I’ve been on maternity leave for the past three months, having given birth to my second child in April. This is a beautiful and crazy time for any family.  Going from one child to two has been a huge adjustment for us.  Maternity leave is hardly ever relaxing, but this time it’s been especially manic trying to balance the ever-changing needs of a newborn and a toddler. Hence, I stepped away from the “real world” for a while, not even reading news headlines for days at a time.

Now, back at work I’m somewhat perplexed at the environment I find myself in.  It feels like I’ve come back into a different world.  It seems the ‘Ramaphoria’ has rapidly been replaced with disillusion and runaway pessimism and I’m baffled as to how this could change so quickly and so dramatically.  I’m confused by Ramaphosa’s approach to the land reform saga and wonder if the EFF-type narrative will really pay off for the ANC in next year’s election.  Why is the tail wagging the dog? Ramaphosa is actively participating in raising unrealistic expectations, and the media is magnifying this by focusing on a few populist and extremist views.

Add to this an already struggling economy, policy uncertainty, volatile currency and high oil price and we have a recipe for disaster.

South Africans are already not very good at seeing the glass half full!  I read the results of a survey, titled The Perils of Perception, that concluded South Africans tend to be the most overly pessimistic society in the world. South Africans are, on average, most likely to think things are worse than they actually are.  This was based on a number of questions including whether participants thought murder rates had increased or decreased over time.

Source: World Economic Forum

So, how do we stay positive amongst all the negativity and uncertainty?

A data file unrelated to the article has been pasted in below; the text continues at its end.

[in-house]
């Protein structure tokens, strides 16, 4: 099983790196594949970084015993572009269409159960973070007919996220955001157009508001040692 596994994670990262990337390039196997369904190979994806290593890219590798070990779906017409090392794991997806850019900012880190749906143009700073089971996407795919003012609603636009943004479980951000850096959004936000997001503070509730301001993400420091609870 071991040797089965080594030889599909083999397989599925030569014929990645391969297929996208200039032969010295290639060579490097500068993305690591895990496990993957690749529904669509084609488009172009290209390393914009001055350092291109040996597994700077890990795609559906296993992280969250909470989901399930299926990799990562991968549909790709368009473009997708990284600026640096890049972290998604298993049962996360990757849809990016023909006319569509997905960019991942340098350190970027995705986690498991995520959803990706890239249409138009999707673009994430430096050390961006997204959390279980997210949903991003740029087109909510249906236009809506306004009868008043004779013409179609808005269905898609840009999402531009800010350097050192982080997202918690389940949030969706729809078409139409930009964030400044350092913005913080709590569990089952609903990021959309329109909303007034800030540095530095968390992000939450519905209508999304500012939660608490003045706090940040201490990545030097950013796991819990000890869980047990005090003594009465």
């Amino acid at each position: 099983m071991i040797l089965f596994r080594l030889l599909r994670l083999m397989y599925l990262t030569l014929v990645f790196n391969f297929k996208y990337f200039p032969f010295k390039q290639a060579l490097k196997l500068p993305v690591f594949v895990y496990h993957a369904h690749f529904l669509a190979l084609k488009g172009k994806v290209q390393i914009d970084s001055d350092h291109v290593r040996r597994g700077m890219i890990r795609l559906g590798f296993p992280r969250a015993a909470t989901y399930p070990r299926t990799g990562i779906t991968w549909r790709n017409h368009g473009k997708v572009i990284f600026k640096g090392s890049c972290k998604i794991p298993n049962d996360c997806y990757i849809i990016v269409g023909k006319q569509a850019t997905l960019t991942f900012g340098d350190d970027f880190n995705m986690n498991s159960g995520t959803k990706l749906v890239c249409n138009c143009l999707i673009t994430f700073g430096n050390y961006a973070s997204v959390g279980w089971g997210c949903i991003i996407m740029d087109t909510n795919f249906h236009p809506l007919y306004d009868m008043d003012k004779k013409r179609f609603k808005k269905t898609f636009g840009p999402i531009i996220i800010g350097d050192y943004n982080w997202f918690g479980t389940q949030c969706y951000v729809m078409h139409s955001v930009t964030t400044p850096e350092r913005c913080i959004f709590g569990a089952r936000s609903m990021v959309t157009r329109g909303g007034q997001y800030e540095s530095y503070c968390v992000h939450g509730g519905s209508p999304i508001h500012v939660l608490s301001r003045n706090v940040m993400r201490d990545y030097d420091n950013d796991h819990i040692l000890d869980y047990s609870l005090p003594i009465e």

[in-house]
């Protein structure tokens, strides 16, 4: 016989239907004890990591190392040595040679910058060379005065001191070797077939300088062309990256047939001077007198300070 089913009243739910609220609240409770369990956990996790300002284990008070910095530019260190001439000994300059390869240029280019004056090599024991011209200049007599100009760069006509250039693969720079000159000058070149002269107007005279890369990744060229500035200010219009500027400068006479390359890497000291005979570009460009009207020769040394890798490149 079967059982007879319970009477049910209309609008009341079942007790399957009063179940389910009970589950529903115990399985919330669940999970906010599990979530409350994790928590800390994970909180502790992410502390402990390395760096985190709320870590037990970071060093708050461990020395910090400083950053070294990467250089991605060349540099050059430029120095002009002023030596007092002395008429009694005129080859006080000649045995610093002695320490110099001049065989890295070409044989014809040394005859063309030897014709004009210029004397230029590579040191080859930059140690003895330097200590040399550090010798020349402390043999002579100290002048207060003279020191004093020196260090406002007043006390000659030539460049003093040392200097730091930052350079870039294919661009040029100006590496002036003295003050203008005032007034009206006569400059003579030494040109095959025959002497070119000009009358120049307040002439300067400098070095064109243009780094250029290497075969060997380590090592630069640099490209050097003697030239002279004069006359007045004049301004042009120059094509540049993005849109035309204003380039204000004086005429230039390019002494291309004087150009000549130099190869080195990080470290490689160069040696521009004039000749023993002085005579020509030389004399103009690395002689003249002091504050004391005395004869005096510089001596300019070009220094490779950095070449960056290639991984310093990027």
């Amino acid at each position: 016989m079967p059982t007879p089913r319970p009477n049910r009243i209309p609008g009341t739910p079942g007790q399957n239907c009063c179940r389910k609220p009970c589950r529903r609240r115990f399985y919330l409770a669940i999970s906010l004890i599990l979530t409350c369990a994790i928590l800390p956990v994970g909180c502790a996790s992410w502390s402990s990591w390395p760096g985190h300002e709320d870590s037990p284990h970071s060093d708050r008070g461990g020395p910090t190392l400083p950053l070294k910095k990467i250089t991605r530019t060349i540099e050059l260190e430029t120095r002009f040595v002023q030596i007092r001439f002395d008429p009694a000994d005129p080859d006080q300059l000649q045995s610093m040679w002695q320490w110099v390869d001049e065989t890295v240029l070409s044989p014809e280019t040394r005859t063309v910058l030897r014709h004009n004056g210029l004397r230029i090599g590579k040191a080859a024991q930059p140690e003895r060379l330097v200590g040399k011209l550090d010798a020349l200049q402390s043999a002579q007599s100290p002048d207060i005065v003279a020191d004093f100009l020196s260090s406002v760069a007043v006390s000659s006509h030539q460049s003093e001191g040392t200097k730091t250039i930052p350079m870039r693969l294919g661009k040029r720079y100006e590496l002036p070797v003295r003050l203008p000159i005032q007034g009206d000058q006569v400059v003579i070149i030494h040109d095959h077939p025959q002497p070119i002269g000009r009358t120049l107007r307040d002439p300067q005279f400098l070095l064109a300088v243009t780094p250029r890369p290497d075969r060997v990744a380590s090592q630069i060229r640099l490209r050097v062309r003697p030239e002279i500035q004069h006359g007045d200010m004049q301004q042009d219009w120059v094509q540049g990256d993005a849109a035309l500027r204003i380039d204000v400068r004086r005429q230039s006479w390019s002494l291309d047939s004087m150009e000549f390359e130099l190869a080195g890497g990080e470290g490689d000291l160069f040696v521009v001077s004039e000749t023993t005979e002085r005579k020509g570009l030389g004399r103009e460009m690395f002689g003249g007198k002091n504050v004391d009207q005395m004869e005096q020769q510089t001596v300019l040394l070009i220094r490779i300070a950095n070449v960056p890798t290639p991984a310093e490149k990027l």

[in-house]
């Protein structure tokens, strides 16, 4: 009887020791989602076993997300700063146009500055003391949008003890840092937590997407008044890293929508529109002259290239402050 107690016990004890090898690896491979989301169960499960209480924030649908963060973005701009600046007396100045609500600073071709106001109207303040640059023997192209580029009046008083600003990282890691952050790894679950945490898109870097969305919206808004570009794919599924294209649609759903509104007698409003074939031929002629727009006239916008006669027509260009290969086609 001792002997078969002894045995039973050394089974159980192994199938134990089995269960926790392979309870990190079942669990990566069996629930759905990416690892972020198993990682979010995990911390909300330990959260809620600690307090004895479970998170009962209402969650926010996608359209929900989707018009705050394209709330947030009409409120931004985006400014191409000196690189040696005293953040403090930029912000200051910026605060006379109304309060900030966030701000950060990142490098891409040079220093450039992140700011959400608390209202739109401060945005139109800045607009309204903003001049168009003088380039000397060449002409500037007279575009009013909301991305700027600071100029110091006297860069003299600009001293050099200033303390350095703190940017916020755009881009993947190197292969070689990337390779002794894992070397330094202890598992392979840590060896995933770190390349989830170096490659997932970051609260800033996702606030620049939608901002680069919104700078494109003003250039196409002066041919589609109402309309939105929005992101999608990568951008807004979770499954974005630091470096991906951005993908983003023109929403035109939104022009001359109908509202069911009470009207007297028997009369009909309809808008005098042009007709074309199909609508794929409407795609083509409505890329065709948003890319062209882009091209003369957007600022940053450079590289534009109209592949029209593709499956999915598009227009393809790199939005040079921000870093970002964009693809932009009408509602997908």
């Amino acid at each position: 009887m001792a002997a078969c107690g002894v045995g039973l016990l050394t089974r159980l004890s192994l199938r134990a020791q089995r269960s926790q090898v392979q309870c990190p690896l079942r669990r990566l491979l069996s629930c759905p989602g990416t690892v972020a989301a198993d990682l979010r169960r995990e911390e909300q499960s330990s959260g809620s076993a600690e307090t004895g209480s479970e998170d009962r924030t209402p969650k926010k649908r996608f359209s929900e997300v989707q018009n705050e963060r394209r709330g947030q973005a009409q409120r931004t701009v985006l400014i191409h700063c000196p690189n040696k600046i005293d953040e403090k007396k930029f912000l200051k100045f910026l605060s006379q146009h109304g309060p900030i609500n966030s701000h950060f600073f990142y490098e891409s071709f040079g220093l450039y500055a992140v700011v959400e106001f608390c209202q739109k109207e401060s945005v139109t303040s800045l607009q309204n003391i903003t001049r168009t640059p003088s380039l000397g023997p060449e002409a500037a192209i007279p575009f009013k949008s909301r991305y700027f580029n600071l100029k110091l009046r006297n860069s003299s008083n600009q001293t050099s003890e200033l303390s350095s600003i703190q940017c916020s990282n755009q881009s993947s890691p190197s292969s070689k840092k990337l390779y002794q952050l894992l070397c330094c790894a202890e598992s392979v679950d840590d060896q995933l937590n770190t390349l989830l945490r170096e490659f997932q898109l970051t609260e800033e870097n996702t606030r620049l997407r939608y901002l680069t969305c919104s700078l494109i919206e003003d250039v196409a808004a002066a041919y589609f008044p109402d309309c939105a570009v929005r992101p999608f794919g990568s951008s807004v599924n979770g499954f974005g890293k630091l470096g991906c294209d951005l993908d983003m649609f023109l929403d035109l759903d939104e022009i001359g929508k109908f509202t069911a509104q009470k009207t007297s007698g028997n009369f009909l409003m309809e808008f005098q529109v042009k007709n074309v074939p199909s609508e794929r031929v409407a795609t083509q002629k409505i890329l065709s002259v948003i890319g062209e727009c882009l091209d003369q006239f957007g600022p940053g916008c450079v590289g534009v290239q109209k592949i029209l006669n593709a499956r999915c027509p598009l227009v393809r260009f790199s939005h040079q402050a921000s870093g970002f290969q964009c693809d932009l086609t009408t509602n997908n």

I’m not an expert at these things, but for me, there are a few key points that will help us navigate this landscape:

  1. We have complex issues, and our history has left us with far reaching social issues and economic inequality.  This has been compounded by years of corruption and maladministration.  This is not something Ramaphosa and his team can fix in a few months.  Many of these structural issues (such as poor education and high unemployment) will take years to address.  We need to adjust our expectations.
  2. We are not alone. The world is an uncertain place. There are many external factors from Turkey to Trump that affect our economy, and which we have no control over.
  3. Make decisions, especially financial decisions that give you options amongst uncertainty and unpredictability.  One of the best and easiest ways to do this is to diversify your investments globally. South Africa only makes up 0,4% of the global economy.  True optionality is financial independence in global terms.  You need to make sure your investments have a large global allocation.
Source: Stanlib

We should refrain from getting too negative.  This can become a self-fulfilling prophecy.  South Africa is not like Zimbabwe.  We have an active civil society, free media and a world-class judiciary. I understand that there are risks and policy uncertainty is dampening economic growth, but it’s unlikely that growth will come from government.  The biggest catalyst will be private and foreign investment spend (the graph below shows all time high corporate deposits).

Source: Stanlib

Businesses are sitting on this much cash, instead of investing, due to negative sentiment and low confidence.  A change in sentiment could have a significant impact on our economy.  We can only hope that the new leadership understands how powerfully their messaging impacts the sentiment and our view of South Africa and the world.

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